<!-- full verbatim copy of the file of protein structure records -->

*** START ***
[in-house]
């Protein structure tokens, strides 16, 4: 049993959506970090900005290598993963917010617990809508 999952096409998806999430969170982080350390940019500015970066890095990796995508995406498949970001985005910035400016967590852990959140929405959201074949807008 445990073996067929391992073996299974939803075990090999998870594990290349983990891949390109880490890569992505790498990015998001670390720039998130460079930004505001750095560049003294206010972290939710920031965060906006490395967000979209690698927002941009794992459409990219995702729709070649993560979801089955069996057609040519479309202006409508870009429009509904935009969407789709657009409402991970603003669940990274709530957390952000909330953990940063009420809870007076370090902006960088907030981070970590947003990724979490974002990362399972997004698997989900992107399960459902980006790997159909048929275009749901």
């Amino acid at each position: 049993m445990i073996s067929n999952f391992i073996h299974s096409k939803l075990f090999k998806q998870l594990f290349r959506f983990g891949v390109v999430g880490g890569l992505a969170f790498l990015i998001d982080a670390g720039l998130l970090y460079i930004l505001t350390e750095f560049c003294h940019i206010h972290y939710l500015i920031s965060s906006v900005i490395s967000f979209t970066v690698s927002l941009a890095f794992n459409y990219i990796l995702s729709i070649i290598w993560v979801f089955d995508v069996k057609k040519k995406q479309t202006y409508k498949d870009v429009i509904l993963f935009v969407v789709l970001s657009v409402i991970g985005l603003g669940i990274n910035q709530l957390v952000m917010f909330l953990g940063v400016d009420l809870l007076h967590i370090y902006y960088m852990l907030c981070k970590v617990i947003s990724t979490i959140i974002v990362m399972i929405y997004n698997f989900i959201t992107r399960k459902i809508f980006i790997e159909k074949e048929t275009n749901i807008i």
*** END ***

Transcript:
[in-house]
């Protein structure tokens, strides 16, 4: 049993959506970090900005290598993963917010617990809508 999952096409998806999430969170982080350390940019500015970066890095990796995508995406498949970001985005910035400016967590852990959140929405959201074949807008 445990073996067929391992073996299974939803075990090999998870594990290349983990891949390109880490890569992505790498990015998001670390720039998130460079930004505001750095560049003294206010972290939710920031965060906006490395967000979209690698927002941009794992459409990219995702729709070649993560979801089955069996057609040519479309202006409508870009429009509904935009969407789709657009409402991970603003669940990274709530957390952000909330953990940063009420809870007076370090902006960088907030981070970590947003990724979490974002990362399972997004698997989900992107399960459902980006790997159909048929275009749901």
């Amino acid at each position: 049993m445990i073996s067929n999952f391992i073996h299974s096409k939803l075990f090999k998806q998870l594990f290349r959506f983990g891949v390109v999430g880490g890569l992505a969170f790498l990015i998001d982080a670390g720039l998130l970090y460079i930004l505001t350390e750095f560049c003294h940019i206010h972290y939710l500015i920031s965060s906006v900005i490395s967000f979209t970066v690698s927002l941009a890095f794992n459409y990219i990796l995702s729709i070649i290598w993560v979801f089955d995508v069996k057609k040519k995406q479309t202006y409508k498949d870009v429009i509904l993963f935009v969407v789709l970001s657009v409402i991970g985005l603003g669940i990274n910035q709530l957390v952000m917010f909330l953990g940063v400016d009420l809870l007076h967590i370090y902006y960088m852990l907030c981070k970590v617990i947003s990724t979490i959140i974002v990362m399972i929405y997004n698997f989900i959201t992107r399960k459902i809508f980006i790997e159909k074949e048929t275009n749901i807008i």